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Arturia Efx Motions

Multi-effects Plug-in By John Walden
Published February 2024

Arturia Efx Motions

Arturia’s latest effects plug‑in is designed to help you keep things moving...

The last couple of years have seen some absolutely brilliant creative multi‑effects plug‑ins released, and we’ve reviewed a number of them, including Cableguys’ ShaperBox, Lunatic Audio’s Narcotic, UJAM’s Dynamo, DS Audio’s Tantra and, most recently, Baby Audio’s Transit. If your ear candy jar is running empty, pretty much any of them could be added to your ‘contenders list’, alongside longstanding favourites such as Output’s Movement or Sugar Bytes’ Turnado or Effectrix. And now, Arturia can be added to that list too: their new Efx Motions is a creative effects processor designed, as the name implies, to inject some movement into your sounds. All the usual plug‑in formats for Mac and Windows hosts are supported, including AAX, AU, and both VST2 and VST3.

Motion Picture

At its core, Efx Motions comprises two suites of functionality: a range of effects, and some powerful modulation sources. The effects options include: a set of five individual effects modules that can be arranged in a user‑defined order; a Beat Repeat section (glitch‑style effects that can be triggered using a step sequencer system); and a dual effects processor that can be used to add conventional delay or reverb effects but also has a number of other options.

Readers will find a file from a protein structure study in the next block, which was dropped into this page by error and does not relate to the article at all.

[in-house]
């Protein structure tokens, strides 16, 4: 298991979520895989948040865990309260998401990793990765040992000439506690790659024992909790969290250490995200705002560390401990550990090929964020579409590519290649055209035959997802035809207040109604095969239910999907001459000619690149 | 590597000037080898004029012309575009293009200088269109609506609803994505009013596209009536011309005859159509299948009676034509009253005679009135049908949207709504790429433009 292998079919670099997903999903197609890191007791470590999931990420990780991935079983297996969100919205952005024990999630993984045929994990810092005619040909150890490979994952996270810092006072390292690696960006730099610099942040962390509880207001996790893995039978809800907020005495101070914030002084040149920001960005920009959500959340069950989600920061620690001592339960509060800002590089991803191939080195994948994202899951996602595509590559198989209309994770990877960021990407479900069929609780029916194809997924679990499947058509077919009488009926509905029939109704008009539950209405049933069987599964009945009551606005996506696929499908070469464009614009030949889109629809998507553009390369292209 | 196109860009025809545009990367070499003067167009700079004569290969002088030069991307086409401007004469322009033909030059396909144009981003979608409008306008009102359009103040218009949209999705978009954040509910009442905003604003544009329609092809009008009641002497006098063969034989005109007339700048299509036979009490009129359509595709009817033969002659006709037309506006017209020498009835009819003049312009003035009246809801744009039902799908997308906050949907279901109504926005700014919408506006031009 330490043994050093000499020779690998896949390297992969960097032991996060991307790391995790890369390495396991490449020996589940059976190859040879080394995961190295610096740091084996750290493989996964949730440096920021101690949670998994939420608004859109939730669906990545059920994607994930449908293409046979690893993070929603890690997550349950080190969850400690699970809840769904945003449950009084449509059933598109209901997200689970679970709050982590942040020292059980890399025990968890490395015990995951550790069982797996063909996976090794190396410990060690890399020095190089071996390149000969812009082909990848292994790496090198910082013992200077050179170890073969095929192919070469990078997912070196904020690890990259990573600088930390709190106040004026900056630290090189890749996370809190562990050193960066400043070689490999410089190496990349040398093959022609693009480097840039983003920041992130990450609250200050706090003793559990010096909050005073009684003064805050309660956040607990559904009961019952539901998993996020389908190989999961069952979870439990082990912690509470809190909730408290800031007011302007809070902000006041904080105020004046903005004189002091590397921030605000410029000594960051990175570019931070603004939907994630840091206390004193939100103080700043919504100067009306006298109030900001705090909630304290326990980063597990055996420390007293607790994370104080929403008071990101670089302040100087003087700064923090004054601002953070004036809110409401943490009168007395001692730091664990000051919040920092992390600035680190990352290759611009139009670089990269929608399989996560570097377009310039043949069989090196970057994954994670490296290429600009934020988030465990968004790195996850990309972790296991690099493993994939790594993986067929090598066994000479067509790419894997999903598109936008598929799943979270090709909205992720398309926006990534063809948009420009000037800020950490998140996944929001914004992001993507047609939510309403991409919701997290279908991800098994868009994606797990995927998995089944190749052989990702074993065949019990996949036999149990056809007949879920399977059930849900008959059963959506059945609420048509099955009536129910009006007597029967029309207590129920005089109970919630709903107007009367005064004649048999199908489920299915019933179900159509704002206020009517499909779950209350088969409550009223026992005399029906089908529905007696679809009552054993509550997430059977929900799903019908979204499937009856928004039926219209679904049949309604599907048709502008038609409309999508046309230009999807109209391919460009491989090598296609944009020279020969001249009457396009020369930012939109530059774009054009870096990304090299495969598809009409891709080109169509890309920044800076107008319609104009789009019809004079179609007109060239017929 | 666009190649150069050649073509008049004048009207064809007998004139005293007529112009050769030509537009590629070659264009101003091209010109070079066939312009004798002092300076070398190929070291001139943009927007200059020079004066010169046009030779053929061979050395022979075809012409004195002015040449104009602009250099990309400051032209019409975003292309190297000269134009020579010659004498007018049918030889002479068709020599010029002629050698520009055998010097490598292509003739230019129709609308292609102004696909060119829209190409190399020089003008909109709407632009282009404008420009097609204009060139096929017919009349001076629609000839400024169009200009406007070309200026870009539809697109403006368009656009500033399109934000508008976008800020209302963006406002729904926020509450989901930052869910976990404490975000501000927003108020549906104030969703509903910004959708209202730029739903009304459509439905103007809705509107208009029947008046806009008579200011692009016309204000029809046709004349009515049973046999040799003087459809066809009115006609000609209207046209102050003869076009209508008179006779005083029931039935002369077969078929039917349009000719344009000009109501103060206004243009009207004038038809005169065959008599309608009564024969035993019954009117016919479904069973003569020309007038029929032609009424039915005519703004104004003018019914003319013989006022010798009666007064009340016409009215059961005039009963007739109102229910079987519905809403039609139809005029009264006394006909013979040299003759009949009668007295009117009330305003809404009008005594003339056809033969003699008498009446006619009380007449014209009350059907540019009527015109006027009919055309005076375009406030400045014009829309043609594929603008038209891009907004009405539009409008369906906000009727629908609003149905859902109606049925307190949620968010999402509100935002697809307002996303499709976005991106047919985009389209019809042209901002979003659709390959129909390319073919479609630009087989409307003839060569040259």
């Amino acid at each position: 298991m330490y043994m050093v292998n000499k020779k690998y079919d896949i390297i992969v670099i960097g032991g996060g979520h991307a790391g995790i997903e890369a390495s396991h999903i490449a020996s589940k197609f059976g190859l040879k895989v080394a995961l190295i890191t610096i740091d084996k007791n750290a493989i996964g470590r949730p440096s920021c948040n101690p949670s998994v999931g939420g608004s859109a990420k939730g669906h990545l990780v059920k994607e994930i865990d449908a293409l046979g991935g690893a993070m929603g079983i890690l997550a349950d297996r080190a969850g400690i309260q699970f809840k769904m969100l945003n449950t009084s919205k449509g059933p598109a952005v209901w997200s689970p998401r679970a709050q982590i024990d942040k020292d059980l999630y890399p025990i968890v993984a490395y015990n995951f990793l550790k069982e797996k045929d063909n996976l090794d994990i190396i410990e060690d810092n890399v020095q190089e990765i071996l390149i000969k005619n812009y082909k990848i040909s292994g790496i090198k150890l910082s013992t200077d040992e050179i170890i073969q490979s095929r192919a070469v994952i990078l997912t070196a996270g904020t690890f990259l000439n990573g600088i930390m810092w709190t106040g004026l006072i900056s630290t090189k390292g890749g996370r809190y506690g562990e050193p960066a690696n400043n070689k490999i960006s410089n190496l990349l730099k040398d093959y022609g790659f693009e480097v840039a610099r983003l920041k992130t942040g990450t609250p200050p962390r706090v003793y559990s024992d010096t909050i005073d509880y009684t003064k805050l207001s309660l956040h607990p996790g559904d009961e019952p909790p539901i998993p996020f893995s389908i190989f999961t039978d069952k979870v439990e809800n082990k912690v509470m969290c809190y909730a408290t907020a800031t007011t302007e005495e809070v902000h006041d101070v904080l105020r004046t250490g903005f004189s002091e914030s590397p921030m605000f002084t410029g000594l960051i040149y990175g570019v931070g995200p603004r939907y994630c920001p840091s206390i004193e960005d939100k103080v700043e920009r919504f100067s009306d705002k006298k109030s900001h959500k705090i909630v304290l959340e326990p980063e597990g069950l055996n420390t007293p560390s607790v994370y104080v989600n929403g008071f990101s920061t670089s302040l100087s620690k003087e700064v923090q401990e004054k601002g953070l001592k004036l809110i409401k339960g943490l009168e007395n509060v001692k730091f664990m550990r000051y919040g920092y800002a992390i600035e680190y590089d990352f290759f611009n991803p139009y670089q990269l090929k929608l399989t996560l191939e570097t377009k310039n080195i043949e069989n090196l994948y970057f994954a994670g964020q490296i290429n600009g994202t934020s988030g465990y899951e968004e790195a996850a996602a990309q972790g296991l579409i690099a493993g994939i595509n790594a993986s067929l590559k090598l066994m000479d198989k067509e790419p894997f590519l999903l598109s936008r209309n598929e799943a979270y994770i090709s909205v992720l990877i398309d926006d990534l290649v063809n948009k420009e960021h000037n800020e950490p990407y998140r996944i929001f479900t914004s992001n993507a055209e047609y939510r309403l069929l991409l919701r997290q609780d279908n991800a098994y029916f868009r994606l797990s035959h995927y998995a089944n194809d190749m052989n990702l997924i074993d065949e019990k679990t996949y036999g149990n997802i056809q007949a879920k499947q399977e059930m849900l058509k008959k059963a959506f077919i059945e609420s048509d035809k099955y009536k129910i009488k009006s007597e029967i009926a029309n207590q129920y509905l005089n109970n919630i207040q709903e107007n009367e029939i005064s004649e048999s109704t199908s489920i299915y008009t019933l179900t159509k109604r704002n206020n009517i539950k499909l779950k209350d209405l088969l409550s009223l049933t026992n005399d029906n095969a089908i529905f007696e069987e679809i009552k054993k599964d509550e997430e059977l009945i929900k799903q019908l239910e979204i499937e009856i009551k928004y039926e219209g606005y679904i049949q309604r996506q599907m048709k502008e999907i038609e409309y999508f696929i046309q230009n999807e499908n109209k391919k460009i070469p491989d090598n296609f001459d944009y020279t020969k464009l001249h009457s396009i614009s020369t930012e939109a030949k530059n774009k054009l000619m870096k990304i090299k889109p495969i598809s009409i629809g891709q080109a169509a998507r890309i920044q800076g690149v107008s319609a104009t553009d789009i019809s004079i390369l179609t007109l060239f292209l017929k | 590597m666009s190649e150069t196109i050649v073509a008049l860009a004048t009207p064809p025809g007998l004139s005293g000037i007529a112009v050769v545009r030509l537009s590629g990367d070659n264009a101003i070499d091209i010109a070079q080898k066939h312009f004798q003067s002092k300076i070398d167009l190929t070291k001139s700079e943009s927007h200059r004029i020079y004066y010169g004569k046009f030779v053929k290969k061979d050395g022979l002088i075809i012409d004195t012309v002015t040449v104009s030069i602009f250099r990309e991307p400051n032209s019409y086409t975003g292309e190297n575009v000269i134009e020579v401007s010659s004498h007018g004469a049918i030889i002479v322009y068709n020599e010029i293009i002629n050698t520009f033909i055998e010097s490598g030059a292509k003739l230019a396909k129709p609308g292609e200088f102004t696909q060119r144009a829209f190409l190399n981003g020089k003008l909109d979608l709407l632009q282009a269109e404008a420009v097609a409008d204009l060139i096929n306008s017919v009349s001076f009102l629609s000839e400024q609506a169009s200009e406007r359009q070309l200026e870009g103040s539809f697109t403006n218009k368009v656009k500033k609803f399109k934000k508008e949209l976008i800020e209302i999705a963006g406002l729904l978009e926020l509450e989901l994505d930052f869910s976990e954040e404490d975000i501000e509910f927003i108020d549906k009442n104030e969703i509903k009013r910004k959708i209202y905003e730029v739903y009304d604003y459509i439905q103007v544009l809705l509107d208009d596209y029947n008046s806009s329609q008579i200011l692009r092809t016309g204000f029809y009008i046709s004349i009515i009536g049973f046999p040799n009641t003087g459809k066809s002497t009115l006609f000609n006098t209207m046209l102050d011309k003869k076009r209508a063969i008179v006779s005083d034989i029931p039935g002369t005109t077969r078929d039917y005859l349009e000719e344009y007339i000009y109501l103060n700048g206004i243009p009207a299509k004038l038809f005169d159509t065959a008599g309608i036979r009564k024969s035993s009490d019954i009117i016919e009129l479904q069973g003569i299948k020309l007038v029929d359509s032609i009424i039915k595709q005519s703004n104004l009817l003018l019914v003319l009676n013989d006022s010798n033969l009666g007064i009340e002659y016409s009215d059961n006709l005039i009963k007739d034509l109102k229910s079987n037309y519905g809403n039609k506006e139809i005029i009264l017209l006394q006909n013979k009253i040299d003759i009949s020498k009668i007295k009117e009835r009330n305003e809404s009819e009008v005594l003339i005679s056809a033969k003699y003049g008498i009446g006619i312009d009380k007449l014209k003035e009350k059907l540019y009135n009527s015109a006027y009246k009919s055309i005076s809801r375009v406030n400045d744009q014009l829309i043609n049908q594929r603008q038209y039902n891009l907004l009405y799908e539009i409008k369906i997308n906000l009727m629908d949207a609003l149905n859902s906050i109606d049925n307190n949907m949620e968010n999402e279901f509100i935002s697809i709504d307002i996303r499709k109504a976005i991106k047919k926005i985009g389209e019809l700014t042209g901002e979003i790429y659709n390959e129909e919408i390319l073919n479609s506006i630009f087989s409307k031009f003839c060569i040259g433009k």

Each of the five main effects modules includes its own Motion Envelope system and, in addition, there are three global modulators that can be configured as envelopes, step sequencers, random generators or envelope followers. There are also two macro knobs which can be linked to multiple parameters for additional control. Any/all of these virtual knobs (or, indeed, any individual parameter) could easily be linked via the DAW to a hardware controller for hands‑on sound tweaking.

The Motion Envelope for each module can be triggered in a variety of ways including based upon the dynamics of the input signal.The Motion Envelope for each module can be triggered in a variety of ways including based upon the dynamics of the input signal.

Those two macro knobs are located top left of the UI in the plug‑in’s main ‘dashboard’. This topmost strip provides access to the extensive collection of presets that are neatly organised into categories (Gated Rhythms, Glitches, Modulated Filter, Risers, Stutters etc.) and you can, of course, create (and save) your own. The central part of the dashboard area provides the Crossover display, allowing you to confine processing to a specific frequency band. Used with the global Output and Wet/Dry controls, this allows plenty of flexibility to blend unprocessed and processed signals together in some interesting ways.

Just For Effect

The rest of the UI is dominated by the Core section, and this is where we find the five main effects modules (Noise, Drive, Filter, Volume and Pan), which can be drag‑dropped to change the processing order. Clicking on a module header brings it into focus, allowing you to adjust a whole range of properties for that module, such as the specific flavour of effect to be used, various parameters and some of the modulation features. Each module provides pretty much what you’d expect. So, for example, the Filter module includes filter types drawn from some of Arturia’s synth emulations, and there are 10 different styles of distortion to choose between in the Drive module....

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